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Sporting Chance


Two hours after the school board hired me, I sat with my new principal in his office.

"Jeremy, I'm glad you decided to call me. I just wish you'd done it sooner so we could talk."

"It's like I said, no point in bothering you until I completed the courses I needed to teach in Georgia. I still don't understand why I had to take those extra classes if I didn't need it to teach on the college level."

"Yeah, a lot of us think it's a racket too but that's the way it is. You can teach physics and chemistry to college students, pass or fail it's a done deal but you've got to be trained HOW to teach physics and chemistry to high school students and then if they flunk it you get blamed for it. Go figure."

"It could be worse. At least I don't have to worry about somebody breathing down my back about whether or not I made a justified kill."

"There'll be a few times when you WISH you could make a justified kill," Marcus laughed. "How did the general take your decision not to re-enlist?"

"We haven't spoken in over a year. He hung up on me when I called to tell him I'd left the army and I haven't heard from him since. Mom said she doesn't think he'll ever forgive me and my sister Karen told me they don't even mention my name to him to avoid an explosion."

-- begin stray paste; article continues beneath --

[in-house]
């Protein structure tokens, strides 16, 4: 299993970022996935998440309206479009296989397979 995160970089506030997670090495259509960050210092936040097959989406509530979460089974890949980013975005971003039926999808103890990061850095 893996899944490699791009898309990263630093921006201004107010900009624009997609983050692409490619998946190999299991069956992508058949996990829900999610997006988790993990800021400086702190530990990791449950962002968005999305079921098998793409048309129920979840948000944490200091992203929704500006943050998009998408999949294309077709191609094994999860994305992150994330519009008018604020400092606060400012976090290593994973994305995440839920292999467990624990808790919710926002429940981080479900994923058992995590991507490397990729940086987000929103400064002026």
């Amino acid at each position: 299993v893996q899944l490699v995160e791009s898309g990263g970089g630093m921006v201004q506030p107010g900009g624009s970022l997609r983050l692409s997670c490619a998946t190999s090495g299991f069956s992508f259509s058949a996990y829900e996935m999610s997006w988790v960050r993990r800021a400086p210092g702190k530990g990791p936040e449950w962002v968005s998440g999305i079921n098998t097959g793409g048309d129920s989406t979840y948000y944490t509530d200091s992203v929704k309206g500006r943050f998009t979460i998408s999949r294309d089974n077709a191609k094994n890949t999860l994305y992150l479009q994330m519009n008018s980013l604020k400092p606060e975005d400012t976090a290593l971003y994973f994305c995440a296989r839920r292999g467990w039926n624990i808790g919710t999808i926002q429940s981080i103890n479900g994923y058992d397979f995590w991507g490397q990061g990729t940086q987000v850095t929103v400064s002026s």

"It's a hard thing to be the one who ends a five generation military tradition. The general had probably already laid out a plan that would end up with his son another general in the Pentagon."

"The general can kiss my ass. I spent ten years as a Ranger and most of that time was in Iraq and Afghanistan. I don't even want to think about how many people I killed and I've got two fucking Purple Hearts. I've more than satisfied the Easton family tradition as far as I'm concerned."

"Yeah, Captain, you have but you're the last son of your line and I guess his expectations of you are higher."

"Bullshit, I've got four cousins and all four of them are military."

"The general doesn't see it that way. You're his only son. His brother went into the Air Force and he doesn't count that as military, at least not in the Easton tradition."

I laughed.

"I know, he and Uncle David spar over that one all the time. That and two of David's sons went into the Navy, his daughter went into the Marines, and David, Jr. went into the Air Force like Uncle David. Not a one of them went army. It annoys Dad more than anything, I guess, and he wanted me to retire from the army."

"Somehow I knew when I was training you back at Fort Benning that a lifetime career isn't in your blood. That's why I told you then to call me when you decided to get out."

"How did you know, Marcus? Even I didn't know then."

"Captain, I was in the army for thirty years and for a good part of it I trained soldiers. You don't succeed at that unless you learn how to weed out the ones who aren't going to make it. You turned out to be a fine officer but I knew your heart wasn't really in it. I guess part of it is that I knew the only reason you were in this man's army."

"One day I realized that I'd accomplished every goal I'd ever really set for myself and I wasn't interested in carrying it any further. I didn't call Dad, I didn't discuss it with anyone, I just didn't re-enlist. That's what pissed him off the most, the fact that I didn't call him and give him the chance to talk me out of it. I don't need anyone's permission to live my life, that's my call and no one else's."